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Thank you, Andy Warhol

Posted by mark.weitzel Nov 28, 2012

Andy Warhol said that everyone is famous for 15 minutes. Today, as the President of the OpenSocial Foundation, I had the opportunity to give a keynote at the OW2 Conference in Paris. You can check out my presentation on slideshare if you want.


OW2 is a group of companies that focus on open source middleware. Right now, their thinking is around legacy JSR based portal middleware. My presentation talked about how the world has moved on from that to a new way of working, where content, and applications, can be intelligently delivered to people through the stream; where it's their social connectedness that really reflects their impact to the organization. Sound familiar?


Because we have a new way of working, we need a new kind of middleware--a social middleware. Fortunately, we have one. OpenSocial is the standard that defines a social middleware platform and open source projects like Apache Shindig and Apache Rave provide, respectively, a reference framework and implementation of the specification. In fact, Jive's application framework is built using Apache Shindig and hsaputra is a committer on the project.


After the presentation, and my participation in the panel discussion, I had the opportunity to show off how Jive uses OpenSocial. I demoed a number of the applications and integrations that we've done, and, needless to say, the !App Experiences blew everyone away. It's one thing to be able to post an activity to the stream, it's quite another to embed in it an application that can be used to interact with the data in context.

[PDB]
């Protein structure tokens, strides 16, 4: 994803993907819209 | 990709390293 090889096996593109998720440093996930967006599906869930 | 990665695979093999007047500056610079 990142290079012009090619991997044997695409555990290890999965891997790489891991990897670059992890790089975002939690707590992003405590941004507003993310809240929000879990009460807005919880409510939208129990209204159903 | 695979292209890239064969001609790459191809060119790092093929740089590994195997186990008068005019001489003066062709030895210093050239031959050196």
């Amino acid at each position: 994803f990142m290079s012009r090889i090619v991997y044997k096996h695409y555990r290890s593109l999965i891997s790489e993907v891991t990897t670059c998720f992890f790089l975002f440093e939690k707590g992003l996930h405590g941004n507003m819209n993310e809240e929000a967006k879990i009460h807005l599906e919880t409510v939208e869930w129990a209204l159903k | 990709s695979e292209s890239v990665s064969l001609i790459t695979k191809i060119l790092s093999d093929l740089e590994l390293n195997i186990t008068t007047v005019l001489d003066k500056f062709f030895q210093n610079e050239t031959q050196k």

Jive's use of OpenSocial through our apps framework continues to raise the bar as to what's possible. The integrations with have with our app partners is representative of the creative ways to build upon and extend the platform. Needless to say, a lot of people walked away excited about OpenSocial--and excited about Jive!

Jive Hack Day

Posted by mark.weitzel Nov 12, 2012


Every quarter, Jive does something that I wish all companies would do: Turn their employees loose to innovate on anything they see fit, any problem that they want to try and solve. At Jive, we call this "hack day". While this started out as primarily an engineering effort, it's spread to other teams and is now something the entire company rallies behind.


Hack day works something like this: Leading up to hack day, you post a blog about the idea you intend to work on. There are no real rules, e.g. you can work on a team, by yourself, make an app, hack the core product, whatever. On Friday morning, you show up and start coding!! You can code as long as you like until 8:30am PT on Monday. That's when we do the demos. Each person/team gets five minutes to show their stuff. So, in just about 30 mintues, I'll start salivating looking at all the cool hacks that people put together. I'm like a kid in a candy store.